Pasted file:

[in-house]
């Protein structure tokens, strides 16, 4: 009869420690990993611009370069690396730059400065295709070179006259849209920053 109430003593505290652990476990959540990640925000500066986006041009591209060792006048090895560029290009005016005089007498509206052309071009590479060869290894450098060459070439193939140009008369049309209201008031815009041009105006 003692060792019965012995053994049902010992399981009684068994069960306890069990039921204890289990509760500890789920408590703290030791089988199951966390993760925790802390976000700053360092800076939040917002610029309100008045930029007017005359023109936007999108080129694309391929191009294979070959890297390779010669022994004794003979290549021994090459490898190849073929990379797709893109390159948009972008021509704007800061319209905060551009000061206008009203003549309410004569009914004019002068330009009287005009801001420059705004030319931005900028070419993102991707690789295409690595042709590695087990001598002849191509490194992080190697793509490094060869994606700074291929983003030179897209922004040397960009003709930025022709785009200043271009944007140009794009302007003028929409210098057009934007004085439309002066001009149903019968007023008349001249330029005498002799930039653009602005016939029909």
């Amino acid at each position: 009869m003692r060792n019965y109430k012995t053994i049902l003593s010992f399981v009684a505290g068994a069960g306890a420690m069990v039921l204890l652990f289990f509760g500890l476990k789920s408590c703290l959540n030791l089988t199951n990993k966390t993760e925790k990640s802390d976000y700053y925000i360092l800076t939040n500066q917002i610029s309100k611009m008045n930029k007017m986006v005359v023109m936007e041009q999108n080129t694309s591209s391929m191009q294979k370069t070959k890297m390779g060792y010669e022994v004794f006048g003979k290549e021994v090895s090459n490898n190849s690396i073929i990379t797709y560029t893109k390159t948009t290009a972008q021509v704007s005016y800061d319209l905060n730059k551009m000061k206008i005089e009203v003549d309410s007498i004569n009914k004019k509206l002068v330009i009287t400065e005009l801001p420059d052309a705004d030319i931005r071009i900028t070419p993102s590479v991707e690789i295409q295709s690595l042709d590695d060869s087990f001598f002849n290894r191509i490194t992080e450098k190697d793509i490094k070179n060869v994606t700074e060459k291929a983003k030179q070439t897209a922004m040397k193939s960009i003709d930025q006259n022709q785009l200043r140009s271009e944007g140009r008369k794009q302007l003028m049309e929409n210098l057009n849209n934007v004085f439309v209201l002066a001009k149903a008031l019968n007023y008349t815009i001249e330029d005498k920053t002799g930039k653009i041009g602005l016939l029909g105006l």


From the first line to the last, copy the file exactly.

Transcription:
[in-house]
């Protein structure tokens, strides 16, 4: 009869420690990993611009370069690396730059400065295709070179006259849209920053 109430003593505290652990476990959540990640925000500066986006041009591209060792006048090895560029290009005016005089007498509206052309071009590479060869290894450098060459070439193939140009008369049309209201008031815009041009105006 003692060792019965012995053994049902010992399981009684068994069960306890069990039921204890289990509760500890789920408590703290030791089988199951966390993760925790802390976000700053360092800076939040917002610029309100008045930029007017005359023109936007999108080129694309391929191009294979070959890297390779010669022994004794003979290549021994090459490898190849073929990379797709893109390159948009972008021509704007800061319209905060551009000061206008009203003549309410004569009914004019002068330009009287005009801001420059705004030319931005900028070419993102991707690789295409690595042709590695087990001598002849191509490194992080190697793509490094060869994606700074291929983003030179897209922004040397960009003709930025022709785009200043271009944007140009794009302007003028929409210098057009934007004085439309002066001009149903019968007023008349001249330029005498002799930039653009602005016939029909």
């Amino acid at each position: 009869m003692r060792n019965y109430k012995t053994i049902l003593s010992f399981v009684a505290g068994a069960g306890a420690m069990v039921l204890l652990f289990f509760g500890l476990k789920s408590c703290l959540n030791l089988t199951n990993k966390t993760e925790k990640s802390d976000y700053y925000i360092l800076t939040n500066q917002i610029s309100k611009m008045n930029k007017m986006v005359v023109m936007e041009q999108n080129t694309s591209s391929m191009q294979k370069t070959k890297m390779g060792y010669e022994v004794f006048g003979k290549e021994v090895s090459n490898n190849s690396i073929i990379t797709y560029t893109k390159t948009t290009a972008q021509v704007s005016y800061d319209l905060n730059k551009m000061k206008i005089e009203v003549d309410s007498i004569n009914k004019k509206l002068v330009i009287t400065e005009l801001p420059d052309a705004d030319i931005r071009i900028t070419p993102s590479v991707e690789i295409q295709s690595l042709d590695d060869s087990f001598f002849n290894r191509i490194t992080e450098k190697d793509i490094k070179n060869v994606t700074e060459k291929a983003k030179q070439t897209a922004m040397k193939s960009i003709d930025q006259n022709q785009l200043r140009s271009e944007g140009r008369k794009q302007l003028m049309e929409n210098l057009n849209n934007v004085f439309v209201l002066a001009k149903a008031l019968n007023y008349t815009i001249e330029d005498k920053t002799g930039k653009i041009g602005l016939l029909g105006l």